Friday, June 12, 2009

Drilling Down: "Essentially the Same Condition" (Part III)

By Brian A. Comer

This is the third installment of a series based on some research I have been doing for an article. The first two installments can be found here (part I) and here (part II).

Meaning of "Essentially the Same Condition": South Carolina statutory law provides some guidance in the strict liability context, and South Carolina's federal and state courts have also interpreted the "essentially the same condition" element in various products liability cases. From my research, the following factors are relevant to whether a product is in "essentially the same condition.
  • Whether it has been "subsequently mishandled;"

  • Whether it has been modified or altered;

  • Whether a significant amount of time has elapsed between when the product left the manufacturer's control and the time of injury, which can be relevant to "wear and tear;" and

  • Maintenance.
Today I'm going to profile the third factor, whether a significant amount of time has elapsed between when the product left the manufacturer's control and the time of injury.
The amount of time that has elapsed between when a product left the manufacturer's control and when the plaintiff was injured is also relevant to whether a product is in "essentially the same condition." The most significant case to analyze this factor is Mickle v. Blackmon, 252 S.C. 202, 166 S.E.2d 173 (1969), an automotive collision case in which the plaintiff was impaled on the gearshift. Mickle, 252 S.C. at 202, 166 S.E.2d at 173. The protective knob on the gearshift collapsed as the plaintiff was thrown against it during the accident. Id. at 217, 166 S.E.2d at 178-79. One of the issues in the case was whether the manufacturer could be liable for the collapse of the knob after thirteen years of use prior to the accident. Id. at 236-37, 166 S.E.2d at 189. The plastic material used to make the knob was available in a wide range of colors, including black. Id. at 234-35, 166 S.E.2d at 187-88. The manufacturer chose to use a white material in the model at issue, and exposure to ultraviolet rays of sunlight caused this material to deteriorate over time. This deterioration included hairline cracks, which made the knob more susceptible to shattering on impact. Id. at 235, 166 S.E.2d at 188. In subsequent models, the manufacturer changed the color of the knobs to black, which made them highly resistant to ultraviolet rays. Id. at 235, 166 S.E.2d at 188. There was no evidence that the black knobs ever deteriorated with age or normal use. Id.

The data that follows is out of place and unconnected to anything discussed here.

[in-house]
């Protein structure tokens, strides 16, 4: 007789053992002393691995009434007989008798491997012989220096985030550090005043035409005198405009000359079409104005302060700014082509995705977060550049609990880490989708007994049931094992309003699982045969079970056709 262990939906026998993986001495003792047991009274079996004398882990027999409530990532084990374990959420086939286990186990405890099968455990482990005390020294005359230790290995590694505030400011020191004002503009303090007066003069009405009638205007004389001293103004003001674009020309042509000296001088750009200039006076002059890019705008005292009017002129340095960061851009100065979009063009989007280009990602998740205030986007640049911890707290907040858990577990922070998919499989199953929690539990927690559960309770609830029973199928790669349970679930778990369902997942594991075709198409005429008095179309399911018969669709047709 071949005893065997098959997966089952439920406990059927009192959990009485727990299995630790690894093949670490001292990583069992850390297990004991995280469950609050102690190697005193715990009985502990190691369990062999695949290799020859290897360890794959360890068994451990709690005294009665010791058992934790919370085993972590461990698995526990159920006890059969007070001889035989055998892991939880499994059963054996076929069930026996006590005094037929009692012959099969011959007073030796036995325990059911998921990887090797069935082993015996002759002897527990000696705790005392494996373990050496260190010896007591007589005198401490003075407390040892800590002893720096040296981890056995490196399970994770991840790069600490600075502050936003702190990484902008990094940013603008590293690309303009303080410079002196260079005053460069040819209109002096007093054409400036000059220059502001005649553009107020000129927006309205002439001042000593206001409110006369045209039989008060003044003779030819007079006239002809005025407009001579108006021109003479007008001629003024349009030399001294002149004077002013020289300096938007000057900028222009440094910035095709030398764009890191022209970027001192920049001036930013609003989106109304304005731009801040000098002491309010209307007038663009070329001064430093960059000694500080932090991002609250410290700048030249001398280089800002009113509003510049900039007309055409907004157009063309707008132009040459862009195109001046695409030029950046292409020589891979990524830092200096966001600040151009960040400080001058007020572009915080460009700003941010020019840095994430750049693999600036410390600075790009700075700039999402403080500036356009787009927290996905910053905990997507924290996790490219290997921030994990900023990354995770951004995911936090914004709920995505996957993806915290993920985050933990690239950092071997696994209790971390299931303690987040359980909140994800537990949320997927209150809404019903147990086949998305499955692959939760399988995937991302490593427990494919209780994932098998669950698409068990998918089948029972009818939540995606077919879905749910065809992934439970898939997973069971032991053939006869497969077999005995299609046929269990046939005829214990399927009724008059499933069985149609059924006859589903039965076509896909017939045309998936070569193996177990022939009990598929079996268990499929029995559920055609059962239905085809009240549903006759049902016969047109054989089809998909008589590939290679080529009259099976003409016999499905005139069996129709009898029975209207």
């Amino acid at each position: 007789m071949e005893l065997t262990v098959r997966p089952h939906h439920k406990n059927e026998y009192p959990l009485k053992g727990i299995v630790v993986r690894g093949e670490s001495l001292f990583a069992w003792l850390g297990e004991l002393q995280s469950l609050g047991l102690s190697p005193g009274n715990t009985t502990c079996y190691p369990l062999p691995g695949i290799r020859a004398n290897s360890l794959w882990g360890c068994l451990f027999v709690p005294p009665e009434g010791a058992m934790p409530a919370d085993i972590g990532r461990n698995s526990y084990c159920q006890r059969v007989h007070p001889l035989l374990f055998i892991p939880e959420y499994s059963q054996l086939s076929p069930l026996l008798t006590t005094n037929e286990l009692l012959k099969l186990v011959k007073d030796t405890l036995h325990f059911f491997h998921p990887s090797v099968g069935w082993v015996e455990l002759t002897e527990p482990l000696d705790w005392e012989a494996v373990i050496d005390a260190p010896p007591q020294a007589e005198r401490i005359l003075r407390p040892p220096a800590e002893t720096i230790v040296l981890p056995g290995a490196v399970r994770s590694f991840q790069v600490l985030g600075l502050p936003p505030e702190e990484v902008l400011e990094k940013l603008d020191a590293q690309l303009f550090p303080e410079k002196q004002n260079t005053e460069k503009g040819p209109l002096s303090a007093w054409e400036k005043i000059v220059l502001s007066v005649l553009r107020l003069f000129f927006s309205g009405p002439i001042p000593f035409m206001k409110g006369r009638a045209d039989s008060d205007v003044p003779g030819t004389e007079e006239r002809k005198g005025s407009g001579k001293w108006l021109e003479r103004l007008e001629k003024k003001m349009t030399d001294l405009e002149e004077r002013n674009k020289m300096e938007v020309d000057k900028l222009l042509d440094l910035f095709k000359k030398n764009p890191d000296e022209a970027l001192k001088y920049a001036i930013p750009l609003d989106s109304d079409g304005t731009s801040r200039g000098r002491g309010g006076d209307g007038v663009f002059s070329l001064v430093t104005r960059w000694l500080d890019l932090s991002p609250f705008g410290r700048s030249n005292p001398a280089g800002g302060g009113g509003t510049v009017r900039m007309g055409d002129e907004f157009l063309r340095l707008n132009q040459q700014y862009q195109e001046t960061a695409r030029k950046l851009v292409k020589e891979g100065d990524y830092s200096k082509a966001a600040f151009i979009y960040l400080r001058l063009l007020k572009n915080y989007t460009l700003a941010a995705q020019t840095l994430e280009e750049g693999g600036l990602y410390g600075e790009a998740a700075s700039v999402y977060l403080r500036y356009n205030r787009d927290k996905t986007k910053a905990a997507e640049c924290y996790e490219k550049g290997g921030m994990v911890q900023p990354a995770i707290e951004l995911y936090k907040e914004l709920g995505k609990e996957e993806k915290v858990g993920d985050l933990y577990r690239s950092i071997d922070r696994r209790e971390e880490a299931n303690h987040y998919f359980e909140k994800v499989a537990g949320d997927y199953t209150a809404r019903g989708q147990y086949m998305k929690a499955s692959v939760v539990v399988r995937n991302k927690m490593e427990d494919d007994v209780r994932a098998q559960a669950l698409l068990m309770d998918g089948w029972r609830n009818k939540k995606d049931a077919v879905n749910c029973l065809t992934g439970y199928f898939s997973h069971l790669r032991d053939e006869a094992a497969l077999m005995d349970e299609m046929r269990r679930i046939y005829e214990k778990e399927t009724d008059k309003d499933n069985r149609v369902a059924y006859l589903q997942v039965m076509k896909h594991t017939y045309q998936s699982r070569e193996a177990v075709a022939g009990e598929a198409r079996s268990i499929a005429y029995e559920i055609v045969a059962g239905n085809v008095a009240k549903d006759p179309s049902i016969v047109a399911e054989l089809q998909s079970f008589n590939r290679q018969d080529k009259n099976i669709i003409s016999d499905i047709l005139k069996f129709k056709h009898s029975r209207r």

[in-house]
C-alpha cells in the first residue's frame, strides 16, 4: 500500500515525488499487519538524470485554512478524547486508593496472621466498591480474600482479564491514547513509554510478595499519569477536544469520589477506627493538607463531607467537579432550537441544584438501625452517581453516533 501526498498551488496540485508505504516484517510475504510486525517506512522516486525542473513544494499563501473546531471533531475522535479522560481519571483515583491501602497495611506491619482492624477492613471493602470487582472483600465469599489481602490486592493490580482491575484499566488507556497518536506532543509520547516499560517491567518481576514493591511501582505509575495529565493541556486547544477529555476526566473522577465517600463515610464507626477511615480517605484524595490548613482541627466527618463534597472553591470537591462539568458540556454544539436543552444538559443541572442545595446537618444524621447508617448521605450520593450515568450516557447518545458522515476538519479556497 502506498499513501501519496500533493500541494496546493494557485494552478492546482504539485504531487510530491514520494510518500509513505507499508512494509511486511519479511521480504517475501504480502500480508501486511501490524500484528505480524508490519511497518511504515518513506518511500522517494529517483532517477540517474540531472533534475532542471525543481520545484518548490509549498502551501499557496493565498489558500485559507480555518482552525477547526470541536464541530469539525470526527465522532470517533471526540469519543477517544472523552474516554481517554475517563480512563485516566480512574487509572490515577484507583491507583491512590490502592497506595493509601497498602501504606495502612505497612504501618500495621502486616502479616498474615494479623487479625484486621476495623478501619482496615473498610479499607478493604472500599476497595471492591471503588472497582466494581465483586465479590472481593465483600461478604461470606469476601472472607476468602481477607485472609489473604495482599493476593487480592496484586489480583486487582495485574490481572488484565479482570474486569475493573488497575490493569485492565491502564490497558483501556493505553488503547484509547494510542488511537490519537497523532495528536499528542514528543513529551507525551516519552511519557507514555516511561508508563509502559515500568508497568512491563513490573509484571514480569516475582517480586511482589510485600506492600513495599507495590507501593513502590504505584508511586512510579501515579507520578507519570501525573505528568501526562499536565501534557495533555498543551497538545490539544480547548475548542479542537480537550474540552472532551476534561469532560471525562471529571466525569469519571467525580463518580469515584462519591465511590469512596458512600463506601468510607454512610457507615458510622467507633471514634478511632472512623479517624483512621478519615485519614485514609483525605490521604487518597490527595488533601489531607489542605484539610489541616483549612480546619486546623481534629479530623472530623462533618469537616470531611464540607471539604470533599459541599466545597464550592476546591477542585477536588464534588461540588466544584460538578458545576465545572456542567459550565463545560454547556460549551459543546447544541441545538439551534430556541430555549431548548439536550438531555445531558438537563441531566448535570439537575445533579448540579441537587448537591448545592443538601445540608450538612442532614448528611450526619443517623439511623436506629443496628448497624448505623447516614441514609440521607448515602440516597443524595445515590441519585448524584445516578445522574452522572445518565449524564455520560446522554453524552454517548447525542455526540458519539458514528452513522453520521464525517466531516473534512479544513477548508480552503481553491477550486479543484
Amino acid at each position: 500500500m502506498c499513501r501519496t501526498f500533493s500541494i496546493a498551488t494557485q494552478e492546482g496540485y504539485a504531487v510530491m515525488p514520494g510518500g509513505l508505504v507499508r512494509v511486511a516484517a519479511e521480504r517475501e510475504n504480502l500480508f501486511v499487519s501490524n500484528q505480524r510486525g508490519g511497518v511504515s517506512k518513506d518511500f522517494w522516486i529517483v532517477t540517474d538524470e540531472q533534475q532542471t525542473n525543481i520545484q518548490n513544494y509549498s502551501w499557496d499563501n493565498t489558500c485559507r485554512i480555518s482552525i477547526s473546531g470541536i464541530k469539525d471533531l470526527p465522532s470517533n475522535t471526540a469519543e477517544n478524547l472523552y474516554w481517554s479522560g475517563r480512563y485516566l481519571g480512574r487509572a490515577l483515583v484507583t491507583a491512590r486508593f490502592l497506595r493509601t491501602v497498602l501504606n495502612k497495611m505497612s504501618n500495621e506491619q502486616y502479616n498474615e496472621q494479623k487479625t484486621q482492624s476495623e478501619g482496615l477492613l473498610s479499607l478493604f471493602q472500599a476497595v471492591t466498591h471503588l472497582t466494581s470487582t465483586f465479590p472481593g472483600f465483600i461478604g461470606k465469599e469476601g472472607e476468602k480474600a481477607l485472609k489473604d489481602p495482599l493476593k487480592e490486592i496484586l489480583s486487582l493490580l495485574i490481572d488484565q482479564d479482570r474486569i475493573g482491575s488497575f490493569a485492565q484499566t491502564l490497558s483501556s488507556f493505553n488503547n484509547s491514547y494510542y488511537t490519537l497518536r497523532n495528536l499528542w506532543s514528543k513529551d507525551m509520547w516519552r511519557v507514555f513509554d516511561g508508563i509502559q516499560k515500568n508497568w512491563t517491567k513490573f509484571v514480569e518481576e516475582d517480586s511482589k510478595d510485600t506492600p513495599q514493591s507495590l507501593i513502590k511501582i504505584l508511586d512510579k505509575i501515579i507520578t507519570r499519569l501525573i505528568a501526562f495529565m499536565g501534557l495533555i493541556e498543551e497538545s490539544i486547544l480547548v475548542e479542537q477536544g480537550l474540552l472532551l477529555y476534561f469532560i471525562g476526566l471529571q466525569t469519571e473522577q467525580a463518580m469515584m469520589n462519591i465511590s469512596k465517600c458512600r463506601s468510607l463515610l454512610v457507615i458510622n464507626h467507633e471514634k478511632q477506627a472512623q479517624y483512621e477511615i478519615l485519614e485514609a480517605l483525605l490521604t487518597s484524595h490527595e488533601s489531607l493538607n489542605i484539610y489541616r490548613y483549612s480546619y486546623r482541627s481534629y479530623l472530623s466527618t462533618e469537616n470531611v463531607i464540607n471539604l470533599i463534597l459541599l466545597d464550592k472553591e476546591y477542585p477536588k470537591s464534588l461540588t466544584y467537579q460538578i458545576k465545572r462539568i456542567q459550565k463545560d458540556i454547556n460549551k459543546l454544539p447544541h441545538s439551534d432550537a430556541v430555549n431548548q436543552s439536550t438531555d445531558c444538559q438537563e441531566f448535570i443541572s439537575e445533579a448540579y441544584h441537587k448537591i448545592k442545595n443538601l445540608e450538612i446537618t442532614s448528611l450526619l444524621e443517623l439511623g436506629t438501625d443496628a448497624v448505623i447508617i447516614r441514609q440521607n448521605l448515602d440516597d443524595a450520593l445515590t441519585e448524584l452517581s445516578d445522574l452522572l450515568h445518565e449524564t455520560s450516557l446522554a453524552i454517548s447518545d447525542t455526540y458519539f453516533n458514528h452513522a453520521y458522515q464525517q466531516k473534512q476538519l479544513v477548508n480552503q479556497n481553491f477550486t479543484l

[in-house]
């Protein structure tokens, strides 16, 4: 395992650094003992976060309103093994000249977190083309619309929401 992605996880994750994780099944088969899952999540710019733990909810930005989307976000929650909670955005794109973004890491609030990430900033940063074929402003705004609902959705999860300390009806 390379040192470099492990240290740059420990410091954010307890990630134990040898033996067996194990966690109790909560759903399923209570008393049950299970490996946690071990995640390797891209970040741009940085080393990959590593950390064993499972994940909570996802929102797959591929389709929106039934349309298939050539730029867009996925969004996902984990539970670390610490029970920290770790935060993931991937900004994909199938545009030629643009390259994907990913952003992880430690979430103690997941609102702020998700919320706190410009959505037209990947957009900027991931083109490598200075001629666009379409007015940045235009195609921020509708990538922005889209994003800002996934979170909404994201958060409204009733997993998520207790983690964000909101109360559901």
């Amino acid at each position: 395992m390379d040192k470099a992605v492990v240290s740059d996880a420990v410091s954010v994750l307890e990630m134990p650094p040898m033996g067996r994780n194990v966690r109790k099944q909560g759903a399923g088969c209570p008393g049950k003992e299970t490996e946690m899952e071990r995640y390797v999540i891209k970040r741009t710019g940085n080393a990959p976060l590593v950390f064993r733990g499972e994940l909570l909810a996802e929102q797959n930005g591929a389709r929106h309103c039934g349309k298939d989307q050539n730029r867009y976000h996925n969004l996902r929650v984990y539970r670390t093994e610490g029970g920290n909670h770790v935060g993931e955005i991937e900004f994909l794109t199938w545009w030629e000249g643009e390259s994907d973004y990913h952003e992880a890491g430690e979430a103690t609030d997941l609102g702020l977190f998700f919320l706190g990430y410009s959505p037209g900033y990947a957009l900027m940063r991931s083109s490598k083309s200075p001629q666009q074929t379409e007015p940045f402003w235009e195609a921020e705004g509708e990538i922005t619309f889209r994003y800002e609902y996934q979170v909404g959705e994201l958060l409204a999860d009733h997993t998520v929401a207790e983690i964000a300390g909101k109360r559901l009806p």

The court stated the applicable law as follows:
"If the chattel is in good condition when it is sold, the seller is not responsible when it undergoes subsequent changes, or wears out. There mere lapse of time since the sale by the defendant, during which there has been continued safe use of the product, is always relevant, as indicating that the seller was not responsible for the defect. There have been occasional cases in which, upon the particular facts, it has held to be conclusive. It is, however, quite certain that Neither [sic] long continued lapse of time nor changes in ownership will be sufficient in themselves to defeat recovery when there is clear evidence of an original defect in thing sold."
Id. at 237, 166 S.E.2d at 189 (emphasis added) (quoting Lynch v. Int'l Harvester Co. of America, 60 F.2d 223, 224 (10th Cir. 1932)). The court reviewed numerous other cases in which a plaintiff had been injured by an older product, and the focus of this inquiry was on whether the alleged "defect" at issue was due to wear and tear, or whether it was due to faulty manufacture or fabrication. Id. at 189-90, 166 S.E.2d at 237-40. After reviewing the case law, the court reached the following conclusion:
Here, as in the cases just referred to, there was evidence of an original weakness in the gearshift assembly which caused the collapse of the protective knob. The deterioration of the product and its consequent failure was the very risk created by the negligent choice of material, or the jury could so find. The rule relied upon, that manufacturer is not liable for the failure of a product due to deterioration from ordinary wear and tear or misuse, simply does not fit these facts.
Id. at 240, 166 S.E.2d at 190. The court conceded that the amount of time that had elapsed between the marketing of the product and the injury was a "formidable obstacle" to assigning liability to the manufacturer. Id. However, "[t]he important inquiry is not how long the knob lasted but what caused its failure." Id. In Mickle, the failure had less to do with "wear and tear" and the passage of time, and more to do with the manufacturer's choice of material.
From a reading of Mickle v. Blackmon, it is apparent that courts have applied the lapse of time factor in different ways, depending on the issues arising in the case. On one hand, the amount of time that has elapsed may be relevant to the degree to which a product has undergone normal "wear and tear" and, as a result, may not be in "essentially the same condition." On the other hand, the amount of time that has elapsed without injury may also be relevant to indicate that the seller was not responsible for the defect, e.g., where a product may have been altered or modified. Subsequent cases have also incorporated this analysis into their review of product modifications that have undergone wear and tear or that have been out of the control of the manufacturer for a significant period of time. See Fernandez v. Spar Tek Indus., Inc., No. 0:06-3253-CMC, 2008 U.S. Dist. LEXIS 45393, at *29 (D.S.C. June 10, 2008); Ellison v. Rehab. Servs. of Columbus, No. 3:06-1053-CMC, 2007 U.S. Dist. LEXIS 10882, at *6 (D.S.C. Feb. 12, 2007); Bragg v. Hi-Ranger, Inc., 319 S.C. 531, 545-46 462 S.E.2d 321, 329-30 (Ct. App. 1995).

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